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Neurology or Psychiatry? What’s the Difference?

Neurology or Psychiatry? What’s the Difference? The brain is a multifaceted organ. When it gets sick we can become confused about what factors are at play. Not all mental maladies are lumped together as “psychiatric.” It’s important to remember because treatments and referrals depend on the correct diagnosis. A neurological disease is characterized as having more to do with the nervous system; examples include Alzheimer’s disease and Tourette syndrome. A mental disorder typically centers around behavior and emotion: depression, anxiety, etc.

So what are clear, distinguishable examples of neurological symptoms versus psychiatric ones? Let’s take a look at the neurological disorder of Tourette’s and compare symptoms to those of depression - one of the most prevalent psychiatric disorders in the world.

Tourette sufferers present with involuntary “tics,” or repetitive actions. These include but are not limited to facial movements, shrugs, or vocalizations. Tics can range from simple (a single action or muscle movement) to complex - for example jumping or doing two separate actions. These tics do not necessarily affect one’s general behavior, and symptoms appear linked with the nervous system.

Depression sufferers are afflicted by negative moods and emotions. Someone with depression may withdraw from social functions, have a consistent feeling of sadness or “emptiness,” exhibit irrational outbursts, and suffer from a disrupted appetite and sleep schedule. These symptoms reflect behavior and disposition rather than the nervous system.

This doesn’t mean neurological and psychiatric disorders are mutually exclusive. For example 86% of Tourette sufferers are also diagnosed with a psychiatric disease like OCD or ADHD. In fact the repetitive behaviors seen in disorders like OCD can blur and complicate a Tourette’s diagnosis.

Debates have arisen among experts about whether to combine the two categories of illness. The argument is that they both focus on the brain. But the brain is one of the most complex organs we have, with myriad parts that function in various ways… most of which are interrelated.

Doctors find that neurological illness, put simply, involves basic functions of the brain like walking and talking. Psychiatric illnesses involve complicated functions of the brain that deal more with emotional regulation and identity. A recent study compared the two types of illness by observing the anatomy of sufferers’ brains:

The basal ganglia, located deep inside the brain, controls speech and movements. This is where neurological diseases saw the most dysfunction.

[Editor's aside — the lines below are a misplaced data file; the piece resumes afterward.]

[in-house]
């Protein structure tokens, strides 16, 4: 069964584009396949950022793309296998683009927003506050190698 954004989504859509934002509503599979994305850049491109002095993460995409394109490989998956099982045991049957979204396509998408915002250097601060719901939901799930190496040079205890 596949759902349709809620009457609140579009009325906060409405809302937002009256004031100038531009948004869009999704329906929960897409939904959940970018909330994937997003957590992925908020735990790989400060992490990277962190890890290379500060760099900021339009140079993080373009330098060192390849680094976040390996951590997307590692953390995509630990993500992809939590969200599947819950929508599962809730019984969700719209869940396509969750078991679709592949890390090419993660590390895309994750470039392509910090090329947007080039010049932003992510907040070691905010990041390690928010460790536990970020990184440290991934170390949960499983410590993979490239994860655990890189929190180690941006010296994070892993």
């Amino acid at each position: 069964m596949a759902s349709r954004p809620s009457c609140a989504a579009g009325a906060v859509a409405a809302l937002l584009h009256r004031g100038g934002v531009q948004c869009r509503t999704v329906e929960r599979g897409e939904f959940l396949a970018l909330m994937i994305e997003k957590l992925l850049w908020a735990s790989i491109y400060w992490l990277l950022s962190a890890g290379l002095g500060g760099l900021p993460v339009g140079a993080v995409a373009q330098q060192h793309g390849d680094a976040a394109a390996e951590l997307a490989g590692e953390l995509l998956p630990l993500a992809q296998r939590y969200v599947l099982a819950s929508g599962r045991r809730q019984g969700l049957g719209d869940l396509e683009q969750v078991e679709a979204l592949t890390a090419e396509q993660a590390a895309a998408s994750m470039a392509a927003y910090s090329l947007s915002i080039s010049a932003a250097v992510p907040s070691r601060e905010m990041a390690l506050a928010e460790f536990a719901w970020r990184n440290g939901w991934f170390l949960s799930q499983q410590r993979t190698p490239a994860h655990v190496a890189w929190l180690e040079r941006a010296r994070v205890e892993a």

The prefrontal cortex, at the front of the brain, is responsible for personality and social expression. Psychiatric disorders presented more in this part of the brain.

The study didn’t end there. A number of ambiguities arose somewhat blurring the line between neurological and psychiatric issues, but the authors concluded it made more sense to keep the two disciplines separate.

Some researchers posit more philosophical theories. For example one study was published indicating a difference between “brain” and “mind.” According to the author the brain is the physical organ with its chemicals and parts, while our “mind” is an experiential interface manufactured by several working parts of the brain. Therefore, according to this study, neurological illness stems from brain dysfunction while psychiatric illness resides in the mind.

When it comes to anatomical, semantic, and even philosophical discernments there is some convolution - but doctors find it practically useful to distinguish between “neurological” and “psychiatric.” To quote a famous movie character, both neurologists and psychiatrists have a “very particular set of skills” unique to their practices. It’s pertinent to receive neurological care for a neurological disease, and psychiatric care for a psychiatric one.


Bakhle, Shrirang. (2016, May) Identifying Conceptual Differences Between Psychiatric Disorders and Neurological Disorders Although Both Are Disorders of Brain. Psychology Research. 6(5), 259-269.

David, A., Nicholson, T. (2015, November) Are neurological and psychiatric disorders different? The British Journal of Psychiatry. Retrieved on June 16, 2019 from

Farley, Pete. (2015, March) Mood, Anxiety Disorders Common in Tourette Patients. University of California San Francisco. Retrieved on June 14, 2019 from

Rettew, David. (2015, December) Psychiatric Vs. Neurological: Can the Brain Tell? Psychology Today. Retrieved on June 17, 2019 from

Neurology or Psychiatry? What’s the Difference?

Note: For assistance with behavioral health issues, contact us at 305-740-3340 or schedule an appointment with BregmanMD.




By BregmanMD | August 13, 2019 | Mental Health

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